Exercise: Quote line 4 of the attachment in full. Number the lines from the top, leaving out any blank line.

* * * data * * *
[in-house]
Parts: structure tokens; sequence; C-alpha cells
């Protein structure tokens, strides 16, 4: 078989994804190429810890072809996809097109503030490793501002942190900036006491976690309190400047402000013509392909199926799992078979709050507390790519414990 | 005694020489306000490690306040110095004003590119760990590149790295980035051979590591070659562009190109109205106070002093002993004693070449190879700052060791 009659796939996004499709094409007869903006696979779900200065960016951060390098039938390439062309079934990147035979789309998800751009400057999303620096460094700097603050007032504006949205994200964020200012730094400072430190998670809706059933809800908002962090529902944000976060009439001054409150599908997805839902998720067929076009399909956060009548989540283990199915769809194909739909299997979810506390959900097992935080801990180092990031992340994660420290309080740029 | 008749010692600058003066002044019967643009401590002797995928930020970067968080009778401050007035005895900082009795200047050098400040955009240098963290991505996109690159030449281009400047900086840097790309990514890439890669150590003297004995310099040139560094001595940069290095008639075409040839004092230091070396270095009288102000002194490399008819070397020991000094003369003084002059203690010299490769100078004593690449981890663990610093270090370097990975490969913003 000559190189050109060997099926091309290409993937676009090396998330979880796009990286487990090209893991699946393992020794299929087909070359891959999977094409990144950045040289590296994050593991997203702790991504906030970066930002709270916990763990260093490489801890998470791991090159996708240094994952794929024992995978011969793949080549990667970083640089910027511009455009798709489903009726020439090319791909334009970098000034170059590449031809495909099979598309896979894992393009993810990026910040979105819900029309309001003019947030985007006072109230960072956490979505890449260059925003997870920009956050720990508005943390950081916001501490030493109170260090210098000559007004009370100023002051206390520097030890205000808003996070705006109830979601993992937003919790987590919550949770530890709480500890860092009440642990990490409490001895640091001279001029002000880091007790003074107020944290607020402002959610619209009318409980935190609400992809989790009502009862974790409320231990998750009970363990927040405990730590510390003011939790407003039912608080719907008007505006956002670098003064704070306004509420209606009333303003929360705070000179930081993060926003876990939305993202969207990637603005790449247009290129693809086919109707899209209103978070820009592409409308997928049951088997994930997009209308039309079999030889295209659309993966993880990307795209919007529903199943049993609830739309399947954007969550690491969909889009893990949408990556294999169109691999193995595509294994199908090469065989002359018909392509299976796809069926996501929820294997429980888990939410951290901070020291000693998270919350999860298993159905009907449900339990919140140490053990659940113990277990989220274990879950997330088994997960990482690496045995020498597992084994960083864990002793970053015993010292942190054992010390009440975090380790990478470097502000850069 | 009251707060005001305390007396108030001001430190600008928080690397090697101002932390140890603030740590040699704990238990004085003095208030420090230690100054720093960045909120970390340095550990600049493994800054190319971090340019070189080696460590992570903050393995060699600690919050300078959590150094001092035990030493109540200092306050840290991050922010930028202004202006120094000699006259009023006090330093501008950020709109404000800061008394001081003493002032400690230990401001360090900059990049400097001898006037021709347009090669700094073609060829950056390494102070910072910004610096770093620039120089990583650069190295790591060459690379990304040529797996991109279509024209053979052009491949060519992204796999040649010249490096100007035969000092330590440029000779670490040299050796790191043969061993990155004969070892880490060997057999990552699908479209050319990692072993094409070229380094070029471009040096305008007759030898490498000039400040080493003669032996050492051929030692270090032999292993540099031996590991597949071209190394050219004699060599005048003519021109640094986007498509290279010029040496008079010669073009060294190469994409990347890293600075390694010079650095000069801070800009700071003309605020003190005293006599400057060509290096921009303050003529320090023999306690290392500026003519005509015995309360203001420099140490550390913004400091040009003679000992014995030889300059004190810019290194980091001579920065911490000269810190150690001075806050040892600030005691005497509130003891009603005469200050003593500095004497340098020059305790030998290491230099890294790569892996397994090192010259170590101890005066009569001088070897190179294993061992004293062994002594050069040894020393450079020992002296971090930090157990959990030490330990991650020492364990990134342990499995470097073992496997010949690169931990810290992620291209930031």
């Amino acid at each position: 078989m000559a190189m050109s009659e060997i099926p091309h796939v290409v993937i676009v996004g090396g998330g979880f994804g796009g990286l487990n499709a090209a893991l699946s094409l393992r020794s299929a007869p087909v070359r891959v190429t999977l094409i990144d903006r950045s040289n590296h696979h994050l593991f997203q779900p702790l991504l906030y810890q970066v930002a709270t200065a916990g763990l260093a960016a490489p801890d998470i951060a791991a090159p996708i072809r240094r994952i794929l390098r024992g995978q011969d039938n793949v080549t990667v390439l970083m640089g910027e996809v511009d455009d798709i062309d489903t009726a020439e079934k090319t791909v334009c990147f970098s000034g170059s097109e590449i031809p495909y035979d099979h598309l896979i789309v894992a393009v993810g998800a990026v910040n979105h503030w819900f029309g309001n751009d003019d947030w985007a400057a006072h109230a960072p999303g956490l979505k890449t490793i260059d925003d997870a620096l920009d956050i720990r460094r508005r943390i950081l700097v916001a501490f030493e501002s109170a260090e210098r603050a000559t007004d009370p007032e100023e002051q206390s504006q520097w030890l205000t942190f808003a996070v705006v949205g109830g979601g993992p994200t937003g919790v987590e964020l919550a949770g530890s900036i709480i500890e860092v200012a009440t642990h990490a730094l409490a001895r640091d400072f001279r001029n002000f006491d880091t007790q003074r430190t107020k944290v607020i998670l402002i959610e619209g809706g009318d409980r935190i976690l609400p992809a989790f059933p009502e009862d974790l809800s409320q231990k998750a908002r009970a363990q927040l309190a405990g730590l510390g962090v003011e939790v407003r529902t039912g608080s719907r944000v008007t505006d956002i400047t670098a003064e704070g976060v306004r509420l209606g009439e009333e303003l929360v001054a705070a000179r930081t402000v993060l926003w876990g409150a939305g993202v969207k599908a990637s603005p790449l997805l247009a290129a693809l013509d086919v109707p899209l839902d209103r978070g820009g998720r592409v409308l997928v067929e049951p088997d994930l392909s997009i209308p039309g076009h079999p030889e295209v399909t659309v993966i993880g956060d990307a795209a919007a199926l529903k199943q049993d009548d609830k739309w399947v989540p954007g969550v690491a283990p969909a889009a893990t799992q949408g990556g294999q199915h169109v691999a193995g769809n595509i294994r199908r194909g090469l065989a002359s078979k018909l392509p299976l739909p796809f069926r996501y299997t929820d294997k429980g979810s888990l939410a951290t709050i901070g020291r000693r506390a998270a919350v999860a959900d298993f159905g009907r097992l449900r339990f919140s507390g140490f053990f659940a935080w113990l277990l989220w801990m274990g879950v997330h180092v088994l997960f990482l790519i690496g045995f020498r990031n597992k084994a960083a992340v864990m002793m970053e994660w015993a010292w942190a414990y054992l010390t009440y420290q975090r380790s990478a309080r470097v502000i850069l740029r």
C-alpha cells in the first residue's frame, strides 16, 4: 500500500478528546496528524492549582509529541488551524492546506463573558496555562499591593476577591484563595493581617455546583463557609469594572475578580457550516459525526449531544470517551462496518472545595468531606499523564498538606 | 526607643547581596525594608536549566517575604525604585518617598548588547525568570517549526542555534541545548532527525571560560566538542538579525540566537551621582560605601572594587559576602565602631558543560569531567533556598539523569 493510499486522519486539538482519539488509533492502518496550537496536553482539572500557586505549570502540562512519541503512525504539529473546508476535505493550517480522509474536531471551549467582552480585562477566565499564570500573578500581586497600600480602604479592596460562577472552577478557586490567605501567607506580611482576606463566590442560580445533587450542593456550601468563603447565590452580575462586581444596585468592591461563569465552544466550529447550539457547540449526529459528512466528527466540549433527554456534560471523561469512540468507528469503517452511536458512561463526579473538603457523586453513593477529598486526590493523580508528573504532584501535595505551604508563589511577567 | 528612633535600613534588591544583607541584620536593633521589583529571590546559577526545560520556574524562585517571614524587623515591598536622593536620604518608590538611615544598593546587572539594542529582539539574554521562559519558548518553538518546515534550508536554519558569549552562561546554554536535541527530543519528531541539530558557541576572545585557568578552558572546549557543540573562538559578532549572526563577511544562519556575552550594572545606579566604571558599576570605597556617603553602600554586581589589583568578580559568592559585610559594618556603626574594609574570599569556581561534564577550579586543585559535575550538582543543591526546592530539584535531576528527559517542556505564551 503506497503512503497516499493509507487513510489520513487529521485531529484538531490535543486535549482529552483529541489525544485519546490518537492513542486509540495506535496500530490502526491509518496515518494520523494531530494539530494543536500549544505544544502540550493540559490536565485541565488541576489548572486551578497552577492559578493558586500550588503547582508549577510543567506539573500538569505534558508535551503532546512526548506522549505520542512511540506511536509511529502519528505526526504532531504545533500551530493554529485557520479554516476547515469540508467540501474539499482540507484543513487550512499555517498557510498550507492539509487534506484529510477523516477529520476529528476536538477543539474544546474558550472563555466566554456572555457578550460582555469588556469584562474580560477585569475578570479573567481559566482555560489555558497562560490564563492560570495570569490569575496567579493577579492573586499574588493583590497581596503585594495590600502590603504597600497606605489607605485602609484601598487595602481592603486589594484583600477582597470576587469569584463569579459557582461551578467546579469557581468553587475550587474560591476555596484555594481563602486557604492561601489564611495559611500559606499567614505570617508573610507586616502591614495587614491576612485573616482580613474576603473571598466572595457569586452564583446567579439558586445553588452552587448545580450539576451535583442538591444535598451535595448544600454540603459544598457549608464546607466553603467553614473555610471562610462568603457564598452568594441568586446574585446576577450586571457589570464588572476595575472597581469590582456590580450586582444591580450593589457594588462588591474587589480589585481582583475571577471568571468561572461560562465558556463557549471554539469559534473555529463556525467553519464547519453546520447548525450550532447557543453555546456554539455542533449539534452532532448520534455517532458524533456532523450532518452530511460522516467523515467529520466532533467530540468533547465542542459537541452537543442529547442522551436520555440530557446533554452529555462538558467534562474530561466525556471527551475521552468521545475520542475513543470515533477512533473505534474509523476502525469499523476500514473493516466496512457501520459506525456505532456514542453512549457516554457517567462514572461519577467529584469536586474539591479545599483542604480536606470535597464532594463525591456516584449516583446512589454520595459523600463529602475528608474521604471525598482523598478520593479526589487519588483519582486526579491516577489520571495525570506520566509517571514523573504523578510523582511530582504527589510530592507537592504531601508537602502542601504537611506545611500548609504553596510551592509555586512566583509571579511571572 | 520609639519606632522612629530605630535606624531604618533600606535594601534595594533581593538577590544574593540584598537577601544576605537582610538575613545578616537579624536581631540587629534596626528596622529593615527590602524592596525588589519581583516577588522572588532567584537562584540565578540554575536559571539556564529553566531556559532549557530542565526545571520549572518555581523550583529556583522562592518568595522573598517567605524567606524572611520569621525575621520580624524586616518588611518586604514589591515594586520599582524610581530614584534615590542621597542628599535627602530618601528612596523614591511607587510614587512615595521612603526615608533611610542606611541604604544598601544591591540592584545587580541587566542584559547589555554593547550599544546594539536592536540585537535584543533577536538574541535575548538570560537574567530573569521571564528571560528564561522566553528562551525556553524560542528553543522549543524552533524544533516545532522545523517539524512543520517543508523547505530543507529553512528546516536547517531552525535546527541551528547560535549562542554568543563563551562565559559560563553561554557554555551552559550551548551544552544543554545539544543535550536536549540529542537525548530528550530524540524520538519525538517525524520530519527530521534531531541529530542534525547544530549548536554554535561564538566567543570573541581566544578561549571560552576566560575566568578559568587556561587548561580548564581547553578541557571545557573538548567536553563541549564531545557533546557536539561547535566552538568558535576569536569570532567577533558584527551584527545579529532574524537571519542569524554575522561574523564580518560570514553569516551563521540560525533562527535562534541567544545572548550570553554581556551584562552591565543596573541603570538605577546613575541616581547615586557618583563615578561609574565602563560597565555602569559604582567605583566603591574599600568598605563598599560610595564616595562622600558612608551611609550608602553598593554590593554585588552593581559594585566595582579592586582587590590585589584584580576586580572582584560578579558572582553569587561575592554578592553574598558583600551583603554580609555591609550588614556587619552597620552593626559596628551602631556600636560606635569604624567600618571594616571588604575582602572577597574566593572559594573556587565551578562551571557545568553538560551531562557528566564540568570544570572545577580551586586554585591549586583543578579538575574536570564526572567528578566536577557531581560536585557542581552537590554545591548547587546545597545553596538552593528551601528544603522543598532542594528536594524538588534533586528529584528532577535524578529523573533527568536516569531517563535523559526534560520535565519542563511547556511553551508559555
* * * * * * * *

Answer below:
């Amino acid at each position: 078989m000559a190189m050109s009659e060997i099926p091309h796939v290409v993937i676009v996004g090396g998330g979880f994804g796009g990286l487990n499709a090209a893991l699946s094409l393992r020794s299929a007869p087909v070359r891959v190429t999977l094409i990144d903006r950045s040289n590296h696979h994050l593991f997203q779900p702790l991504l906030y810890q970066v930002a709270t200065a916990g763990l260093a960016a490489p801890d998470i951060a791991a090159p996708i072809r240094r994952i794929l390098r024992g995978q011969d039938n793949v080549t990667v390439l970083m640089g910027e996809v511009d455009d798709i062309d489903t009726a020439e079934k090319t791909v334009c990147f970098s000034g170059s097109e590449i031809p495909y035979d099979h598309l896979i789309v894992a393009v993810g998800a990026v910040n979105h503030w819900f029309g309001n751009d003019d947030w985007a400057a006072h109230a960072p999303g956490l979505k890449t490793i260059d925003d997870a620096l920009d956050i720990r460094r508005r943390i950081l700097v916001a501490f030493e501002s109170a260090e210098r603050a000559t007004d009370p007032e100023e002051q206390s504006q520097w030890l205000t942190f808003a996070v705006v949205g109830g979601g993992p994200t937003g919790v987590e964020l919550a949770g530890s900036i709480i500890e860092v200012a009440t642990h990490a730094l409490a001895r640091d400072f001279r001029n002000f006491d880091t007790q003074r430190t107020k944290v607020i998670l402002i959610e619209g809706g009318d409980r935190i976690l609400p992809a989790f059933p009502e009862d974790l809800s409320q231990k998750a908002r009970a363990q927040l309190a405990g730590l510390g962090v003011e939790v407003r529902t039912g608080s719907r944000v008007t505006d956002i400047t670098a003064e704070g976060v306004r509420l209606g009439e009333e303003l929360v001054a705070a000179r930081t402000v993060l926003w876990g409150a939305g993202v969207k599908a990637s603005p790449l997805l247009a290129a693809l013509d086919v109707p899209l839902d209103r978070g820009g998720r592409v409308l997928v067929e049951p088997d994930l392909s997009i209308p039309g076009h079999p030889e295209v399909t659309v993966i993880g956060d990307a795209a919007a199926l529903k199943q049993d009548d609830k739309w399947v989540p954007g969550v690491a283990p969909a889009a893990t799992q949408g990556g294999q199915h169109v691999a193995g769809n595509i294994r199908r194909g090469l065989a002359s078979k018909l392509p299976l739909p796809f069926r996501y299997t929820d294997k429980g979810s888990l939410a951290t709050i901070g020291r000693r506390a998270a919350v999860a959900d298993f159905g009907r097992l449900r339990f919140s507390g140490f053990f659940a935080w113990l277990l989220w801990m274990g879950v997330h180092v088994l997960f990482l790519i690496g045995f020498r990031n597992k084994a960083a992340v864990m002793m970053e994660w015993a010292w942190a414990y054992l010390t009440y420290q975090r380790s990478a309080r470097v502000i850069l740029r």